https://en.wikipedia.org/wiki/Jimmy_Carter#Farming

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Response to csziggy (Reply #1)

Sun Apr 22, 2018, 03:53 PM

7. Awesome post. Thanks. nt

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Response to Blue_true (Reply #7)

Sun Apr 22, 2018, 05:07 PM

17. Agree - great post about a great president. The lesser people try to besmirch anyone

not at their lower level.

That's why the repuglicons are always shoveling dirt since they are the bottom of the pool.

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Response to csziggy (Reply #1)

Sun Apr 22, 2018, 04:38 PM

14. +1

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Response to syringis (Original post)

Sun Apr 22, 2018, 03:24 PM

2. K&R

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Response to syringis (Original post)

Sun Apr 22, 2018, 03:29 PM

3. Terrible president.

Couldn't even start a pointless war or even get any uniformed soldiers killed by any enemy fire for his entire term.

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Response to syringis (Original post)

Sun Apr 22, 2018, 03:29 PM

4. Even the estimable BHO is in JEC's shadow, as a human being.

As good as Mr. Obama was an is, I still say that Mr. Carter is the best "person" to ever hold the office. His humility and boundless desire to do good puts him in a class by himself.

BHO may overtake him one day, as he has a long time left in his life to do good, and I have no doubt he will. But, overtaking JEC's just plain GOODNESS is a 'fur piece,' as they say.

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Response to BobTheSubgenius (Reply #4)

Sun Apr 22, 2018, 03:56 PM

8. President Obama will have very large post-presidency shoes to fill.

IMO, Jimmy Carter has had by far the best post-presidency in USA history. I just can't think of anyone that comes remotely close.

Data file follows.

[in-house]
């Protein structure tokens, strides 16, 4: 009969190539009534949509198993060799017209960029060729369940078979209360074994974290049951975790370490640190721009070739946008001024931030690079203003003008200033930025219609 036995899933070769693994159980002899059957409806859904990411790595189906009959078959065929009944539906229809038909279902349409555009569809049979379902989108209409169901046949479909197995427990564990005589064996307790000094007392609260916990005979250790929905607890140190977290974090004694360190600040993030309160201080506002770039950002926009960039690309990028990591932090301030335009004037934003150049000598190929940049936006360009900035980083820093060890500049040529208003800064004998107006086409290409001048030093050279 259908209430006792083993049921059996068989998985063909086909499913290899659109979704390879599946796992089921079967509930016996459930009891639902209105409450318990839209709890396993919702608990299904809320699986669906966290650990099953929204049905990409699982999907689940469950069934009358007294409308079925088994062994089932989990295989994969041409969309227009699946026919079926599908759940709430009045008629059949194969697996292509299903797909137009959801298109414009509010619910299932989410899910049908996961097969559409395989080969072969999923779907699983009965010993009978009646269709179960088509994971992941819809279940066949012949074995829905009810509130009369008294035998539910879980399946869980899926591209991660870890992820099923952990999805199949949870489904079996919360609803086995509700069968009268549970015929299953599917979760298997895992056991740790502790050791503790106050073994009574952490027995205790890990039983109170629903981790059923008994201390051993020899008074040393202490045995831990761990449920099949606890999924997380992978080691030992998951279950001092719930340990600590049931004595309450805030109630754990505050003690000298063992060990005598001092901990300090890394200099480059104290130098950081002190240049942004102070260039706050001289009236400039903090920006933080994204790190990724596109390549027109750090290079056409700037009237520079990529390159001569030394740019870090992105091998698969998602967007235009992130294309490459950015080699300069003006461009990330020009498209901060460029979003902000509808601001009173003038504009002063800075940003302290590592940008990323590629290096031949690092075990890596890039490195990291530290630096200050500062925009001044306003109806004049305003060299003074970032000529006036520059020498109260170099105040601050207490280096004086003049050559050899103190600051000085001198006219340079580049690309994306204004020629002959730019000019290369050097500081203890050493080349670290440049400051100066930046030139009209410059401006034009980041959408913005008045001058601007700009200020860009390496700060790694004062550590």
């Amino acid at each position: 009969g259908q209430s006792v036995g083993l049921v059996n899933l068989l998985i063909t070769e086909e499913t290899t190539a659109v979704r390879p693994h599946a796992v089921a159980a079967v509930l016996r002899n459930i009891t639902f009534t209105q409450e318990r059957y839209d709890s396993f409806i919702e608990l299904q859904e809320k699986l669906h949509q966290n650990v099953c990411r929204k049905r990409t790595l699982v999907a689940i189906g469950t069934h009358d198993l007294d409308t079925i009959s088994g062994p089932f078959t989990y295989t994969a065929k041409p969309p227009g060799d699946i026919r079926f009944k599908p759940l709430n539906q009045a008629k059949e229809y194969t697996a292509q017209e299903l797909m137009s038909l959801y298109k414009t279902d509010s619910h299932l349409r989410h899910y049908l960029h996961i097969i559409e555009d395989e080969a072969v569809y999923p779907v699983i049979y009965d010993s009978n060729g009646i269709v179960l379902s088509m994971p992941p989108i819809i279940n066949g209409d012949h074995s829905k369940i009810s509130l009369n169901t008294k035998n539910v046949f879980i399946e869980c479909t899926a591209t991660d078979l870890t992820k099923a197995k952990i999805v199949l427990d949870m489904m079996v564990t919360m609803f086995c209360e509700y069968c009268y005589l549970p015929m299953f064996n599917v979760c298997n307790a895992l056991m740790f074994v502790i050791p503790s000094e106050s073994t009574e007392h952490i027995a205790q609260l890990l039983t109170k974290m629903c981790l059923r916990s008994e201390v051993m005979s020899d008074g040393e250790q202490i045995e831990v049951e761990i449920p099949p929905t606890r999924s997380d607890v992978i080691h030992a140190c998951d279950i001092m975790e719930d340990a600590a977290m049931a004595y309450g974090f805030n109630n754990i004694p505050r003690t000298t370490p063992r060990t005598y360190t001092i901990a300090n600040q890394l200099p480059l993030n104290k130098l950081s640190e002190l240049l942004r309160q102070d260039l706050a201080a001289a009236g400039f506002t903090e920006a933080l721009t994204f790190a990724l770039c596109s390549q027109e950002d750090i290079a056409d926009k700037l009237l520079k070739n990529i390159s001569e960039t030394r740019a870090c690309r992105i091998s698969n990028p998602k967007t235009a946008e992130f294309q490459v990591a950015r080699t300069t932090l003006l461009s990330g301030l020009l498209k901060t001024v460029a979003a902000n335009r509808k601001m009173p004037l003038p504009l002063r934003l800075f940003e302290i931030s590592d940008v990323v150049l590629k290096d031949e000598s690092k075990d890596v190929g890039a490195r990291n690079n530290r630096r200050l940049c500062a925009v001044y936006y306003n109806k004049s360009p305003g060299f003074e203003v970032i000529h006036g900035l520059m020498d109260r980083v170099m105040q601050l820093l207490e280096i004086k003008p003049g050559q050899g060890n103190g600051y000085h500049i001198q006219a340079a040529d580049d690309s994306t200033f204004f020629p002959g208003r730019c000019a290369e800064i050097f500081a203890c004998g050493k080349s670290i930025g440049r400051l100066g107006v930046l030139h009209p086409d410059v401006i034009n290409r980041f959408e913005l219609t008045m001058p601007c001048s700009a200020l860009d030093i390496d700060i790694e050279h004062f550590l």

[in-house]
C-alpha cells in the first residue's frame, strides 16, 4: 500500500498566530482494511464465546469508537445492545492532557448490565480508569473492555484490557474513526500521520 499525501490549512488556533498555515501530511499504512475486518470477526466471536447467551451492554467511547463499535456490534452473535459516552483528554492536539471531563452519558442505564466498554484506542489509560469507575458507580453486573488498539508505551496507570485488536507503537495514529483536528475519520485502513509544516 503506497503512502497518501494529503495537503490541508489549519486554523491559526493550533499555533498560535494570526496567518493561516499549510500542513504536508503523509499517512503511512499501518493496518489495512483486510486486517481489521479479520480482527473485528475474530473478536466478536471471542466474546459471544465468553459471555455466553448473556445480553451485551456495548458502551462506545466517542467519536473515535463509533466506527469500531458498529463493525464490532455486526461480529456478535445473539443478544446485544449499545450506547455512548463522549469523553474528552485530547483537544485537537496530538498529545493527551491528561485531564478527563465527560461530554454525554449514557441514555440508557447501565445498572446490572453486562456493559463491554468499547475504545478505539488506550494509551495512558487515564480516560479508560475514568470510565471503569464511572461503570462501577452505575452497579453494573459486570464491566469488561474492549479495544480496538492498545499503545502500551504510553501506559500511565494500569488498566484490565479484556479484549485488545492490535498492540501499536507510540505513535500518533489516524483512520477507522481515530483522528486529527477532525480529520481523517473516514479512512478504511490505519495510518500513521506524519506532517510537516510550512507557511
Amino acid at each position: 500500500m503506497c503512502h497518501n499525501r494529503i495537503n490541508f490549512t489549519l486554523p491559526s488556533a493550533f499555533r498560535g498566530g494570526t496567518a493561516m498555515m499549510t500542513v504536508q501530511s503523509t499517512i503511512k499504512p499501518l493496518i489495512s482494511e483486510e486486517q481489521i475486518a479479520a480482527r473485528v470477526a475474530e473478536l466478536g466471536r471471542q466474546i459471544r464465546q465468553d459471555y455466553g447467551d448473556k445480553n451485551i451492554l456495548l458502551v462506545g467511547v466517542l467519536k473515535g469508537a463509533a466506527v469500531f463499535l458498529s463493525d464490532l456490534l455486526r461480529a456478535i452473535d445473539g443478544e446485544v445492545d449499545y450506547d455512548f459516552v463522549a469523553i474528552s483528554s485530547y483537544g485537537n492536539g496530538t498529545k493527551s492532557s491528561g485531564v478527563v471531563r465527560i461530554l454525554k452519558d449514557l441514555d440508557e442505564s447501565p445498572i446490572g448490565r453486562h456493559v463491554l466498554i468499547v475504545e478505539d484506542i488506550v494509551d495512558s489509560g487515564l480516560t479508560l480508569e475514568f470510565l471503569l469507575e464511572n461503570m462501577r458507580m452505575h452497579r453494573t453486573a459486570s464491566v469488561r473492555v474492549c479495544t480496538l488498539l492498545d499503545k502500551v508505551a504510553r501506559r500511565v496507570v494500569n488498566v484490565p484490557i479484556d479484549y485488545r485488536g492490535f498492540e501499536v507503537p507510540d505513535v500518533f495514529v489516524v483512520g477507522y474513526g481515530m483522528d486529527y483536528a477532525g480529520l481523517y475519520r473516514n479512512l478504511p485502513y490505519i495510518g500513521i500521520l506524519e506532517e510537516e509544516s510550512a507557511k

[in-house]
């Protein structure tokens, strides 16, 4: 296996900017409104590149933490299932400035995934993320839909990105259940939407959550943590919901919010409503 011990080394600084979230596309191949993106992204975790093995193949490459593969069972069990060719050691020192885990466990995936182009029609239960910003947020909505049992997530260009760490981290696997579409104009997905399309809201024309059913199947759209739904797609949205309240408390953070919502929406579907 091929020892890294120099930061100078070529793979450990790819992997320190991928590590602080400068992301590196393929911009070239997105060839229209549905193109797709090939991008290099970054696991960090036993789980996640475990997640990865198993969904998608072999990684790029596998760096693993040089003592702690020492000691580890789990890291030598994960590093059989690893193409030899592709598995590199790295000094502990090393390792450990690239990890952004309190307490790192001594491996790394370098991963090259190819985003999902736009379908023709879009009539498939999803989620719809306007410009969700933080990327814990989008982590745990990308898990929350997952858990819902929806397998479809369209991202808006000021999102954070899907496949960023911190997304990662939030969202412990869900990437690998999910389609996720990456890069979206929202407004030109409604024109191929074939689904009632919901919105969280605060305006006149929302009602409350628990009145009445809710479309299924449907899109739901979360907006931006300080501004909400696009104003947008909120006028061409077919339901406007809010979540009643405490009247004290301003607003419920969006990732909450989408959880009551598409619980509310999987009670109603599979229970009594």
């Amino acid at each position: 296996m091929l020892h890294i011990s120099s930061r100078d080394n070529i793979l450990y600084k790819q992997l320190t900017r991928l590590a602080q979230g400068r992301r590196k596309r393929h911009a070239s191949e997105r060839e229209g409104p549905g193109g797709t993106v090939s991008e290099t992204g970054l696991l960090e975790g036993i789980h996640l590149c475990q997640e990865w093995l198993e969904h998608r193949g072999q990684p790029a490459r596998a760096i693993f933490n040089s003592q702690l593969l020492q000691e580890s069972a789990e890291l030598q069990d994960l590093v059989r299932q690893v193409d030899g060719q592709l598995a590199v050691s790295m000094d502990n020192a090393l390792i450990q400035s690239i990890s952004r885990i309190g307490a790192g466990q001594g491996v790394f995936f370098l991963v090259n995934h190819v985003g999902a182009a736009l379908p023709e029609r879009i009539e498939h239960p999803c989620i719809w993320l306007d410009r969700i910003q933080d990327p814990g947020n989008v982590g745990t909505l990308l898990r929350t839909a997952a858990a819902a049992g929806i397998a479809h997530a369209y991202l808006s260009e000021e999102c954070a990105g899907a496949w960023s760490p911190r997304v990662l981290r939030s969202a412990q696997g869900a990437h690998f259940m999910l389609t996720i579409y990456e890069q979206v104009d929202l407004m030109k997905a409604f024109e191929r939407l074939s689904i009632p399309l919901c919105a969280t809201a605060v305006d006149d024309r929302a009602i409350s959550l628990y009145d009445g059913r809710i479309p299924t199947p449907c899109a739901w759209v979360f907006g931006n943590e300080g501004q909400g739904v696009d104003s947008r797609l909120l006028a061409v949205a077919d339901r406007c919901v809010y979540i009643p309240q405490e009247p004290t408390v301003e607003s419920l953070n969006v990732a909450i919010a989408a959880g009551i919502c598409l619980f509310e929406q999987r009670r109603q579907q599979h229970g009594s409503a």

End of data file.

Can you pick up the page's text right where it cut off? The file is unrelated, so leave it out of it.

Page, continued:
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Response to Blue_true (Reply #8)

Sun Apr 22, 2018, 05:09 PM

18. This sounds like a "horse race" for goodness. The repuglicans are working on the other end. nt

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Response to erronis (Reply #18)

Sun Apr 22, 2018, 05:19 PM

22. You clearly missed the point.

It is possible for two people to do monumental good, but one does a little bit more than the other. It is like running a mile in 2:59:58 versus 2:59:59, both broke an impossible standard, but one was a tad faster.

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Response to Blue_true (Reply #8)

Sun Apr 22, 2018, 05:21 PM

23. John Quincy Adams . . .

After leaving the Presidency, he was elected U.S. Representative from Massachusetts and served the last 17 years of his life with greater acclaim than he had achieved as president.

Animated by his growing revulsion against slavery, Adams became a leading opponent of the Slave Power. He predicted the Union's dissolution over slavery, and in such a case, felt the president could abolish slavery by using his war powers.

Adams was also a critic of the annexation of Texas and of the Mexican–American War, which he saw as an aggressive war for territory.Both these events, he believed, contributed to the inevitability of civil war.

He argued, successfully, before the US Supreme Court in 1841 on behalf of African slaves who had revolted and seized the Spanish ship Amistad. They were declared free and returned to their homes in Africa.

He was also a leading voice throughout his life for the advancement of science. It was through his intercession, and dogged determination, that the bequest from British scientist James Smithson be accepted and used to build a national institution of science and learning. The Smithsonian Institution graces our lives to this day.

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Response to Journeyman (Reply #23)

Sun Apr 22, 2018, 05:42 PM

27. Kicking for this post, too.

Wonderful details to learn, Journeyman. Thanks for posting it!

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Response to Journeyman (Reply #23)

Sun Apr 22, 2018, 06:05 PM

30. Wow. nt.

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Response to Journeyman (Reply #23)

Sun Apr 22, 2018, 08:12 PM

39. He was a terrible President, based on the records of the day

... but as a former President, John Quincy Adams absolutely ROCKED.

I recently re-watched the movie "Amistad" (directed by Steven Spielberg) that illustrates the time when Quincy Adams argued before the Supreme Court to free the Amistad prisoners. The case was considered the cornerstone of the Abolitionist movement that ultimately led to the Civil War and Emancipation. It's a great movie and uplifting for liberals/progressives to see the right thing being done in the name of the law.